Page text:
This is something that salespeople understand well. I once asked a pharmaceutical rep how he persuaded doctors—who are notoriously stubborn—to adopt a new medicine. Evidence is not remotely enough, he said, however strong a case you may have. You must also apply “the rule of seven touches.” Personally “touch” the doctors seven times, and they will come to know you; if they know you, they might trust you; and, if they trust you, they will change.

As the saying goes:  People don’t care how much you know until they know how much you care.

 

 

Credits:

Original source for the Neil DeGrasse Tyson interview:  http://www.farnamstreetblog.com/2013/07/why-do-some-innovations-spread-so-swiftly-and-others-so-slowly/

DeGrasse Tyson interview: http://www.youtube.com/watch?v=-_2xGIwQfik&feature=player_embedded

Oprah quote: cc licensed by krismc2011: http://www.flickr.com/photos/67161590@N03/6906338074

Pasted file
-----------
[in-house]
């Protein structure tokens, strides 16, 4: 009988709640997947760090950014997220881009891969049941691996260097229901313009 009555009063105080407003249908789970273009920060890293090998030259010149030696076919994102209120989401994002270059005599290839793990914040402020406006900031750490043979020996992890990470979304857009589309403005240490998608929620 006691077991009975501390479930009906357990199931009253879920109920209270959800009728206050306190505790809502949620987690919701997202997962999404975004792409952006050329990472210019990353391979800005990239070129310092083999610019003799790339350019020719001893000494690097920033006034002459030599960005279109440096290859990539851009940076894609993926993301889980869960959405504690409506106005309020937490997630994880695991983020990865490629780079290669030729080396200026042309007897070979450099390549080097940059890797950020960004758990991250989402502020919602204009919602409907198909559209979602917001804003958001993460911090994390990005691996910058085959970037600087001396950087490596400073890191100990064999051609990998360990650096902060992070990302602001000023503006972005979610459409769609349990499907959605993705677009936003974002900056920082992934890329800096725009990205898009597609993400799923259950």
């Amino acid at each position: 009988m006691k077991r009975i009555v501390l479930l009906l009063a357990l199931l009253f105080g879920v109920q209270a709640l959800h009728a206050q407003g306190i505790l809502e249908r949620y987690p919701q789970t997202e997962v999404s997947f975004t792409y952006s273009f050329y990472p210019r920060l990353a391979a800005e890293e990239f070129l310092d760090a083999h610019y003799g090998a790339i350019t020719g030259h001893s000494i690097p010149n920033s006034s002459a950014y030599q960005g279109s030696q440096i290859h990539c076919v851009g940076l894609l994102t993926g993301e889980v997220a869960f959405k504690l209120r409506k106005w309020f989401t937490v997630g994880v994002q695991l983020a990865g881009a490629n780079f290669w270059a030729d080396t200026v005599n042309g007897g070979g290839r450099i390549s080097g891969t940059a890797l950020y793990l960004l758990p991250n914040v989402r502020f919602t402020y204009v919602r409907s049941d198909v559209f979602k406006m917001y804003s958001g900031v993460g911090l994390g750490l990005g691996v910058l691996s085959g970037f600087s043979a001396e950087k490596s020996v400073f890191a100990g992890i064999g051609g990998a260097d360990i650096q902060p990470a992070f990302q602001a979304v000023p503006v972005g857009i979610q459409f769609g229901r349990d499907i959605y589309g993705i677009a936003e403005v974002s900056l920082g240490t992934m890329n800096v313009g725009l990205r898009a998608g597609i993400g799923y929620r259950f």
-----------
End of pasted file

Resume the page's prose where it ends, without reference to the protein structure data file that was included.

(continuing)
Obama small frownThe headlines last week read, “Obama Explains Black America to White America,” heralding a teachable moment in the country’s history.

The news article summarized President Obama’s speech to the nation a few days after George Zimmerman was declared “not guilty” by six women jurors  (five White and one Puerto Rican) for killing Trayvon Martin, an unarmed Black teenage walking home to his father’s house.  Zimmerman, a White man with Hispanic roots, had thought Martin looked suspicious and followed him. During the trial, Zimmerman successfully argued that during the subsequent fight, he feared for his life and used a concealed gun to shoot Martin to his death.

The news article noted that the President’s intent was to explain that a collective history is the backdrop against which contemporary African Americans experienced that verdict:

I think it’s important to recognize that the African American community is looking at this issue through a set of experiences and a history that doesn’t go away…. I don’t want to exaggerate this, but those sets of experiences inform how the African-American community interprets what happened one night in Florida.  And it’s inescapable for people to bring those experiences to bear.